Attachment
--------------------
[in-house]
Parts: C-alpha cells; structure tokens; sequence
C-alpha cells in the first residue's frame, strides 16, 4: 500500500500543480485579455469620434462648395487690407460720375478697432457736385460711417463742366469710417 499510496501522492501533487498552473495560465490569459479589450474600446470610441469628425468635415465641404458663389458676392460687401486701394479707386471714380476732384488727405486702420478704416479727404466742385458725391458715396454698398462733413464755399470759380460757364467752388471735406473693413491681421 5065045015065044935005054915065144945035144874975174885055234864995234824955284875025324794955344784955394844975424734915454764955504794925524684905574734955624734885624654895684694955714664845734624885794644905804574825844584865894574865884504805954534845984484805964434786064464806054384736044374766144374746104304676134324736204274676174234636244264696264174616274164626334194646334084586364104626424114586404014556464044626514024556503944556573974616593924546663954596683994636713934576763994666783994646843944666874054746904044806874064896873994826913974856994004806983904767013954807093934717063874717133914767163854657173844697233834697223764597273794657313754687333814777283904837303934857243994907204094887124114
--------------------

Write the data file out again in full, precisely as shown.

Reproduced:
[in-house]
Parts: C-alpha cells; structure tokens; sequence
C-alpha cells in the first residue's frame, strides 16, 4: 500500500500543480485579455469620434462648395487690407460720375478697432457736385460711417463742366469710417 499510496501522492501533487498552473495560465490569459479589450474600446470610441469628425468635415465641404458663389458676392460687401486701394479707386471714380476732384488727405486702420478704416479727404466742385458725391458715396454698398462733413464755399470759380460757364467752388471735406473693413491681421 5065045015065044935005054915065144945035144874975174885055234864995234824955284875025324794955344784955394844975424734915454764955504794925524684905574734955624734885624654895684694955714664845734624885794644905804574825844584865894574865884504805954534845984484805964434786064464806054384736044374766144374746104304676134324736204274676174234636244264696264174616274164626334194646334084586364104626424114586404014556464044626514024556503944556573974616593924546663954596683994636713934576763994666783994646843944666874054746904044806874064896873994826913974856994004806983904767013954807093934717063874717133914767163854657173844697233834697223764597273794657313754687333814777283904837303934857243994907204094887124114